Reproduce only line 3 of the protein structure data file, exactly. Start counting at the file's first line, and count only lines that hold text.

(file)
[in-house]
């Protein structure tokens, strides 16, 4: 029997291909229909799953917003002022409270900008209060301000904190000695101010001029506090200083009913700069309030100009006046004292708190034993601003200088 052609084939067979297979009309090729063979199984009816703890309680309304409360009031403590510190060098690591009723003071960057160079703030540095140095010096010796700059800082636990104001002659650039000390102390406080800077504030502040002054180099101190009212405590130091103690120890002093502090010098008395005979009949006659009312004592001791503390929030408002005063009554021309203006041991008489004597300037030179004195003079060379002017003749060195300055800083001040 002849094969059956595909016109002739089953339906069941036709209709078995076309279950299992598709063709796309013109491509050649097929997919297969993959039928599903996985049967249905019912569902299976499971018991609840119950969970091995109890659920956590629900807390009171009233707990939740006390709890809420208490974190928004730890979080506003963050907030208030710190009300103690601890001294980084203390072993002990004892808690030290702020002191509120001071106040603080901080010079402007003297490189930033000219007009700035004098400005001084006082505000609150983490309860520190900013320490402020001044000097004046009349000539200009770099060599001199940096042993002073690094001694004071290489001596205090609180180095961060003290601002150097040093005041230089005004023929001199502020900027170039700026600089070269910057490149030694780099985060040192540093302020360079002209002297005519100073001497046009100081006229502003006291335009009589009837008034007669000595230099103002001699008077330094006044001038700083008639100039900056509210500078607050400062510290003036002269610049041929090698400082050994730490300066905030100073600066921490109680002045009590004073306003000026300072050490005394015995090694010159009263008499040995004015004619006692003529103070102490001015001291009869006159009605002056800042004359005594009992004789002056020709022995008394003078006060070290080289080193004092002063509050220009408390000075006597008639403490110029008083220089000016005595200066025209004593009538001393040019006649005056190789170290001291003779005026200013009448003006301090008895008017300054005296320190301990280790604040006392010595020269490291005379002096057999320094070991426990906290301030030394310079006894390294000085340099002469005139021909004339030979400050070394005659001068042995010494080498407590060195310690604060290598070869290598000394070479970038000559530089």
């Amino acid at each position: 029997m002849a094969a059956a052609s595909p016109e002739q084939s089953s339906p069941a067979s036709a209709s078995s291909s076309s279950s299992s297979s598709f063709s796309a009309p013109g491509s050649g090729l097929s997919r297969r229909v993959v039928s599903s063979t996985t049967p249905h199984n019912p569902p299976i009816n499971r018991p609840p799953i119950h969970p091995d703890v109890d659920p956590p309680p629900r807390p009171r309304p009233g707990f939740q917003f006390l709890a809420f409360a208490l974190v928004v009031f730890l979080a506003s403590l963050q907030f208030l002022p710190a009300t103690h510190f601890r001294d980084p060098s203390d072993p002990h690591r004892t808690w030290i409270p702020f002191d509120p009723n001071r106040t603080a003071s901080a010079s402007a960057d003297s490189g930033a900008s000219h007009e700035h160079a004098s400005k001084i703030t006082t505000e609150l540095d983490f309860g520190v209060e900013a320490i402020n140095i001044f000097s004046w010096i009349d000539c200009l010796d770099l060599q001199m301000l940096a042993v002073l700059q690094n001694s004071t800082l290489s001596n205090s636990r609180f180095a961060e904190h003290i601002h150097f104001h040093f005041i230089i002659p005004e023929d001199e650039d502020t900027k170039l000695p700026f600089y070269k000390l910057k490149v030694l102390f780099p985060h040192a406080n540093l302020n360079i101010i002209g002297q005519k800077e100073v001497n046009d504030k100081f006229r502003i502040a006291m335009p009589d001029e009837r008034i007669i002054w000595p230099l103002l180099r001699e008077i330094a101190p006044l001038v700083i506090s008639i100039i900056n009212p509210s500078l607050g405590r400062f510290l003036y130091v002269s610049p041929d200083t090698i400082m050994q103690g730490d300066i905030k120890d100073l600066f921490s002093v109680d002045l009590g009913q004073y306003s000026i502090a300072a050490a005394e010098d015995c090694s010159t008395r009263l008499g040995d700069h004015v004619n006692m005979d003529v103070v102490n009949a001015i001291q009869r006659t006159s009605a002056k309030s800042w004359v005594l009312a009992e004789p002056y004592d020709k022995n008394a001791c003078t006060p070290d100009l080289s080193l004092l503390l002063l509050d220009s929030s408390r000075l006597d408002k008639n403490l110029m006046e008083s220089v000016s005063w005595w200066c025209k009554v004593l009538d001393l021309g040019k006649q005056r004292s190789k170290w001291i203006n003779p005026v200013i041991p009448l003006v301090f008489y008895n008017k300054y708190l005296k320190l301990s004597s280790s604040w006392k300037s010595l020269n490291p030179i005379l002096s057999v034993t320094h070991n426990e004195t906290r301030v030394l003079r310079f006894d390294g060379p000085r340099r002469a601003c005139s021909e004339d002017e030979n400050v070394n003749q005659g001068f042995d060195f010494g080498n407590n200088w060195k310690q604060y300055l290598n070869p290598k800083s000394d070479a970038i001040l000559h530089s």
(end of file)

């Amino acid at each position: 029997m002849a094969a059956a052609s595909p016109e002739q084939s089953s339906p069941a067979s036709a209709s078995s291909s076309s279950s299992s297979s598709f063709s796309a009309p013109g491509s050649g090729l097929s997919r297969r229909v993959v039928s599903s063979t996985t049967p249905h199984n019912p569902p299976i009816n499971r018991p609840p799953i119950h969970p091995d703890v109890d659920p956590p309680p629900r807390p009171r309304p009233g707990f939740q917003f006390l709890a809420f409360a208490l974190v928004v009031f730890l979080a506003s403590l963050q907030f208030l002022p710190a009300t103690h510190f601890r001294d980084p060098s203390d072993p002990h690591r004892t808690w030290i409270p702020f002191d509120p009723n001071r106040t603080a003071s901080a010079s402007a960057d003297s490189g930033a900008s000219h007009e700035h160079a004098s400005k001084i703030t006082t505000e609150l540095d983490f309860g520190v209060e900013a320490i402020n140095i001044f000097s004046w010096i009349d000539c200009l010796d770099l060599q001199m301000l940096a042993v002073l700059q690094n001694s004071t800082l290489s001596n205090s636990r609180f180095a961060e904190h003290i601002h150097f104001h040093f005041i230089i002659p005004e023929d001199e650039d502020t900027k170039l000695p700026f600089y070269k000390l910057k490149v030694l102390f780099p985060h040192a406080n540093l302020n360079i101010i002209g002297q005519k800077e100073v001497n046009d504030k100081f006229r502003i502040a006291m335009p009589d001029e009837r008034i007669i002054w000595p230099l103002l180099r001699e008077i330094a101190p006044l001038v700083i506090s008639i100039i900056n009212p509210s500078l607050g405590r400062f510290l003036y130091v002269s610049p041929d200083t090698i400082m050994q103690g730490d300066i905030k120890d100073l600066f921490s002093v109680d002045l009590g009913q004073y306003s000026i502090a300072a050490a005394e010098d015995c090694s010159t008395r009263l008499g040995d700069h004015v004619n006692m005979d003529v103070v102490n009949a001015i001291q009869r006659t006159s009605a002056k309030s800042w004359v005594l009312a009992e004789p002056y004592d020709k022995n008394a001791c003078t006060p070290d100009l080289s080193l004092l503390l002063l509050d220009s929030s408390r000075l006597d408002k008639n403490l110029m006046e008083s220089v000016s005063w005595w200066c025209k009554v004593l009538d001393l021309g040019k006649q005056r004292s190789k170290w001291i203006n003779p005026v200013i041991p009448l003006v301090f008489y008895n008017k300054y708190l005296k320190l301990s004597s280790s604040w006392k300037s010595l020269n490291p030179i005379l002096s057999v034993t320094h070991n426990e004195t906290r301030v030394l003079r310079f006894d390294g060379p000085r340099r002469a601003c005139s021909e004339d002017e030979n400050v070394n003749q005659g001068f042995d060195f010494g080498n407590n200088w060195k310690q604060y300055l290598n070869p290598k800083s000394d070479a970038i001040l000559h530089s």